Alison LaCroix Writes About Page 99 of Her “Interbellum Constitution” Book for the ‘Page 99 Test’

Alison L. LaCroix's "The Interbellum Constitution"

Alison L. LaCroix is Robert Newton Reid Professor of Law and Associate Member of the History Department at the University of Chicago. She served on the Presidential Commission on the Supreme Court and is the author of The Ideological Origins of American Federalism.

LaCroix applied the "Page 99 Test" to her new book, The Interbellum Constitution: Union, Commerce, and Slavery in the Age of Federalisms, and reported the following:

Page 99 lands a reader in the midst of Chapter 2, which focuses on a gripping but largely forgotten legal controversy over a ship that docked in Norfolk, Virginia, in 1819, and from which debarked three individuals described in court records as “persons of Colour” – likely free Black seamen who had joined the crew in a Caribbean port. The ship, a brig named the Wilson, and its owner and its captain ended up at the center of a federal-court case that came before two of the great judges of the early-19th-century American bench: U.S. district judge St. George Tucker and Chief Justice John Marshall (both of whom were also Virginians).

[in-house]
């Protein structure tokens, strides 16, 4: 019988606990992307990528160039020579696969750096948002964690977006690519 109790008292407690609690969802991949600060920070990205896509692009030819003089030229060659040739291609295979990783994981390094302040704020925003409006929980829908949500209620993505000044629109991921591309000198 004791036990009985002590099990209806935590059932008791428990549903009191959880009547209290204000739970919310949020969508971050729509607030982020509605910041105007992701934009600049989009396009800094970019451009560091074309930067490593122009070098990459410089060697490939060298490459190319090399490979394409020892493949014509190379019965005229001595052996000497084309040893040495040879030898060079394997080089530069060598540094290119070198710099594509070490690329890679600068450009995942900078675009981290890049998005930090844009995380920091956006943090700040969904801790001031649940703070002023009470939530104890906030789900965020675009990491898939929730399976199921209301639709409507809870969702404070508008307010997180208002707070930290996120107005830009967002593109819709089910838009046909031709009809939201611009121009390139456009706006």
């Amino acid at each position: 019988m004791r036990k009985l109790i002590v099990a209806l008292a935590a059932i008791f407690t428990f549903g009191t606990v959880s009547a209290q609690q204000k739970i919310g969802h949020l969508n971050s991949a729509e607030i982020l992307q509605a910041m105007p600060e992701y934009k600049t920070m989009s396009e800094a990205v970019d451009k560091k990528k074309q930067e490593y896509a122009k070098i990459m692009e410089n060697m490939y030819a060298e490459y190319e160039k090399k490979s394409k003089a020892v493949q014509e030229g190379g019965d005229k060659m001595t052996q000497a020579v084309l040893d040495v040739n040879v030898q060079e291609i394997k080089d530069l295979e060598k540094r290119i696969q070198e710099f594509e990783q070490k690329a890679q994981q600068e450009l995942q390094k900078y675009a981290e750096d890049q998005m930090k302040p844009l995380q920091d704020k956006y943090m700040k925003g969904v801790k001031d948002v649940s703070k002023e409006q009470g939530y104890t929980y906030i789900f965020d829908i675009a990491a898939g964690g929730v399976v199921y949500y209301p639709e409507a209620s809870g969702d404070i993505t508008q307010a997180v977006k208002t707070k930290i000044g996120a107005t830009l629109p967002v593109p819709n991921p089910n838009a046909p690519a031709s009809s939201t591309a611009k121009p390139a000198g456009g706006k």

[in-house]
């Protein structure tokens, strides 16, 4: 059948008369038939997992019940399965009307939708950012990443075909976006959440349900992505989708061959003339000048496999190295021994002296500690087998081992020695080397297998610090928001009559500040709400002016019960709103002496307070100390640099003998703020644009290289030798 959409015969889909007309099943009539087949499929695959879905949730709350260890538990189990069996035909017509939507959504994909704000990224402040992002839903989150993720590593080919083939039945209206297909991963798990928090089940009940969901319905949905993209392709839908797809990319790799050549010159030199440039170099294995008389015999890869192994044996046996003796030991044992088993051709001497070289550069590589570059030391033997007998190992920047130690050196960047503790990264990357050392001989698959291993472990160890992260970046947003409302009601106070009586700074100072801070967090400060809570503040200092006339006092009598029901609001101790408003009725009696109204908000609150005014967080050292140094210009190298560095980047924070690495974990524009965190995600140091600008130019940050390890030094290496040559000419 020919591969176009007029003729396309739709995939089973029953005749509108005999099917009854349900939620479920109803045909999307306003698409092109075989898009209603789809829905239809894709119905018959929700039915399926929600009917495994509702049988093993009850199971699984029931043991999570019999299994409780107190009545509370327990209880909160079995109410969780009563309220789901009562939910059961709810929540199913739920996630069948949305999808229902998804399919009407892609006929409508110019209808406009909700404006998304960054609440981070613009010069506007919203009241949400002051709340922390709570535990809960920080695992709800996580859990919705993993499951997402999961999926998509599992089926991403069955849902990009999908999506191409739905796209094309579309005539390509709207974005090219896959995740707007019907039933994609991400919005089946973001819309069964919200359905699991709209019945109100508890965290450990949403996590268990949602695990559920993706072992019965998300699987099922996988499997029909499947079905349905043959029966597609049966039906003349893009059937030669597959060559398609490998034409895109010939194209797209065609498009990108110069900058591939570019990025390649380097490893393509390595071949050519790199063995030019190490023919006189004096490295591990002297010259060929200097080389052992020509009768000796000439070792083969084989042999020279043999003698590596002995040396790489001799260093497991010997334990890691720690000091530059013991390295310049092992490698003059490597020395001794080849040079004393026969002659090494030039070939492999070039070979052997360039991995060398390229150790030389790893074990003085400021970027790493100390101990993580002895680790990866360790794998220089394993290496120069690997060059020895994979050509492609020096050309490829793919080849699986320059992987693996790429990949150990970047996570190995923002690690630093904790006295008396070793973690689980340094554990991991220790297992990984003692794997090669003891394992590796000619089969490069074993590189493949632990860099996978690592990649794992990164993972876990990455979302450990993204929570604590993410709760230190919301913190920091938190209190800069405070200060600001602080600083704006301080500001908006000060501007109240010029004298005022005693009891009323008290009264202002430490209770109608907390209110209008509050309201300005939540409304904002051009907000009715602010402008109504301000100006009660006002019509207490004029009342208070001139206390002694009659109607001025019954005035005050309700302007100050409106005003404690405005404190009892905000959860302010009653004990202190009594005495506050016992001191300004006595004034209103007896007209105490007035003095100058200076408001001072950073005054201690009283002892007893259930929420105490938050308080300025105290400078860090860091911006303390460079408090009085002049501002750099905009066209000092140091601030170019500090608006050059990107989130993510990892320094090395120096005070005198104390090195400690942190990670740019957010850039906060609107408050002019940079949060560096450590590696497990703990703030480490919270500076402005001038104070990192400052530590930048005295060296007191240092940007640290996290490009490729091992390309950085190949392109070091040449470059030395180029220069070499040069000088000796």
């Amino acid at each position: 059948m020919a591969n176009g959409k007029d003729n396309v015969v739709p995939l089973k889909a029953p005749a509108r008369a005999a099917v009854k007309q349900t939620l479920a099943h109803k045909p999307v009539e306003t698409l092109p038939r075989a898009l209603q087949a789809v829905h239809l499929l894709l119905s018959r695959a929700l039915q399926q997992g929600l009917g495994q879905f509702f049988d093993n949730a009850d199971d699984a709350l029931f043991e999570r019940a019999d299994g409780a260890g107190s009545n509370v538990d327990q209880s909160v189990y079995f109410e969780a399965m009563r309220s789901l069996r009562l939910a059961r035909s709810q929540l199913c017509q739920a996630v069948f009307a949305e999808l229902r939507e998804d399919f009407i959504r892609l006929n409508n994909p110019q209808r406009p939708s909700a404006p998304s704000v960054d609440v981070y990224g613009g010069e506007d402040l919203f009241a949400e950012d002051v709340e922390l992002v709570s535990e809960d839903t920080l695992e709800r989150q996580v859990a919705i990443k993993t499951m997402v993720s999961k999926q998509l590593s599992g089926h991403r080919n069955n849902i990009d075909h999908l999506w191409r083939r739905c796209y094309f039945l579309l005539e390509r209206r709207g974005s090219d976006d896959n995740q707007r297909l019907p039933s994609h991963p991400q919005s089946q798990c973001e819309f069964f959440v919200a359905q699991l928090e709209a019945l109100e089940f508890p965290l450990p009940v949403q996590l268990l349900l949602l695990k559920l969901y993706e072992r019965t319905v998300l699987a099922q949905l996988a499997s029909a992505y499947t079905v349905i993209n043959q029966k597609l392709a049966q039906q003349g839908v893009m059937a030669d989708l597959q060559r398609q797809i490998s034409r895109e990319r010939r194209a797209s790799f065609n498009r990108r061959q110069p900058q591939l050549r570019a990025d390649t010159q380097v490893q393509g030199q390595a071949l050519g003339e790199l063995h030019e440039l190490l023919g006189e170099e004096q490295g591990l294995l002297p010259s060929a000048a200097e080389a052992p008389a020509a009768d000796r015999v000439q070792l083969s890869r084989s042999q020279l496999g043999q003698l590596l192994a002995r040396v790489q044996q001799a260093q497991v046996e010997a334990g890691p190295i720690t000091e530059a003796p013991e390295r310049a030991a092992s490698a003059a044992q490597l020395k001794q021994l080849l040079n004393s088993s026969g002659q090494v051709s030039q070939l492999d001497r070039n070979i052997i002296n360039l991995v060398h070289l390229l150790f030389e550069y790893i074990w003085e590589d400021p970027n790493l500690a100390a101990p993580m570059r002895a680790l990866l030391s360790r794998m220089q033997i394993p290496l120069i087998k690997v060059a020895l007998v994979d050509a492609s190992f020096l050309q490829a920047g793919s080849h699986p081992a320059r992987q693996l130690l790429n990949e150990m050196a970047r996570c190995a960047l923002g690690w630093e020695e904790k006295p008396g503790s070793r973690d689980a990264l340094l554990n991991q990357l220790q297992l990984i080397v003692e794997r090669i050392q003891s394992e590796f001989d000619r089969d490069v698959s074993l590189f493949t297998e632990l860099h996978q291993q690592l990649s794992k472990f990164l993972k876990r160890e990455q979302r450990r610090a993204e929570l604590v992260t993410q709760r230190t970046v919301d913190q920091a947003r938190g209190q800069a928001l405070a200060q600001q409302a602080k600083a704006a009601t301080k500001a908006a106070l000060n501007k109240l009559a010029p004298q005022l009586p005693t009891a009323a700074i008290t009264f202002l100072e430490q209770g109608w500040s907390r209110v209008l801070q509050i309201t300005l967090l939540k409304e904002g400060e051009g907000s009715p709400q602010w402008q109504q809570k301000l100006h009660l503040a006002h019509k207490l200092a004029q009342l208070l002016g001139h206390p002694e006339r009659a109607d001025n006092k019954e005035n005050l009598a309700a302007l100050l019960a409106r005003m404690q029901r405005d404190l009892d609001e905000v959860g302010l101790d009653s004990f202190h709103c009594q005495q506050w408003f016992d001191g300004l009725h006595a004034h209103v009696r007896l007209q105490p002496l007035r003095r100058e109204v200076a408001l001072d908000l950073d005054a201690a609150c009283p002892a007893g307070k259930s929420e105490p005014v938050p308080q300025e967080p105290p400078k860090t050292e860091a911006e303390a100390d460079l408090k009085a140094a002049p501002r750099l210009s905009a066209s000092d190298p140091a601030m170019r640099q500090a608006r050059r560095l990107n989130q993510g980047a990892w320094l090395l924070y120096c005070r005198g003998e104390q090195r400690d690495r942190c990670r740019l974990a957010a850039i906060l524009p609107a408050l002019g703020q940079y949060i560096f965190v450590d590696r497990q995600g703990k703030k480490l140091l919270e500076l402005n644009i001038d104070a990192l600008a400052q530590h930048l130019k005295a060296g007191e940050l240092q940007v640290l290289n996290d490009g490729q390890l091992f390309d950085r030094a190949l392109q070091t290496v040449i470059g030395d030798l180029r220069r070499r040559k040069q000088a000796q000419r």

Read more at The Page 99 Test

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